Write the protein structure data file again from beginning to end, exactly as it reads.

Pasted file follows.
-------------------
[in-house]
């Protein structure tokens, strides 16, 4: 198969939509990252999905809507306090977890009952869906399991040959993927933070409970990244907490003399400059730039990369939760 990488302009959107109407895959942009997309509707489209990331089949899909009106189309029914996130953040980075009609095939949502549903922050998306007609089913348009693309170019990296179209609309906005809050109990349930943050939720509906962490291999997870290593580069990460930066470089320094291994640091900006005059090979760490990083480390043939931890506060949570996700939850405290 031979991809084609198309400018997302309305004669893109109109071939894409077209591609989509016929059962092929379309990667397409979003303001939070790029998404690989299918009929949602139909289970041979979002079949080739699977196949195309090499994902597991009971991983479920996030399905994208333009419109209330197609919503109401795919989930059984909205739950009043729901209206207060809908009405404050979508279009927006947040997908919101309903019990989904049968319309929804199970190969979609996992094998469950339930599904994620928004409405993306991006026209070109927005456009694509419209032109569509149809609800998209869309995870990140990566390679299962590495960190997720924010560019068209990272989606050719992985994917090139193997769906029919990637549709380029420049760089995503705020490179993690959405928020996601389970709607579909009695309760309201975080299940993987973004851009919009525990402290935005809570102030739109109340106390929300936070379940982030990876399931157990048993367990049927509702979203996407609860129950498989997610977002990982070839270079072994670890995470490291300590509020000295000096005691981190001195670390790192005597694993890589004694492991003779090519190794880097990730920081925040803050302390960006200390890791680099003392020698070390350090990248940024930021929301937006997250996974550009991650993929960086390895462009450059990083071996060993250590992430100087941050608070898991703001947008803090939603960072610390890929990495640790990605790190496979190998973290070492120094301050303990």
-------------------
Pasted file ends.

[in-house]
């Protein structure tokens, strides 16, 4: 198969939509990252999905809507306090977890009952869906399991040959993927933070409970990244907490003399400059730039990369939760 990488302009959107109407895959942009997309509707489209990331089949899909009106189309029914996130953040980075009609095939949502549903922050998306007609089913348009693309170019990296179209609309906005809050109990349930943050939720509906962490291999997870290593580069990460930066470089320094291994640091900006005059090979760490990083480390043939931890506060949570996700939850405290 031979991809084609198309400018997302309305004669893109109109071939894409077209591609989509016929059962092929379309990667397409979003303001939070790029998404690989299918009929949602139909289970041979979002079949080739699977196949195309090499994902597991009971991983479920996030399905994208333009419109209330197609919503109401795919989930059984909205739950009043729901209206207060809908009405404050979508279009927006947040997908919101309903019990989904049968319309929804199970190969979609996992094998469950339930599904994620928004409405993306991006026209070109927005456009694509419209032109569509149809609800998209869309995870990140990566390679299962590495960190997720924010560019068209990272989606050719992985994917090139193997769906029919990637549709380029420049760089995503705020490179993690959405928020996601389970709607579909009695309760309201975080299940993987973004851009919009525990402290935005809570102030739109109340106390929300936070379940982030990876399931157990048993367990049927509702979203996407609860129950498989997610977002990982070839270079072994670890995470490291300590509020000295000096005691981190001195670390790192005597694993890589004694492991003779090519190794880097990730920081925040803050302390960006200390890791680099003392020698070390350090990248940024930021929301937006997250996974550009991650993929960086390895462009450059990083071996060993250590992430100087941050608070898991703001947008803090939603960072610390890929990495640790990605790190496979190998973290070492120094301050303990």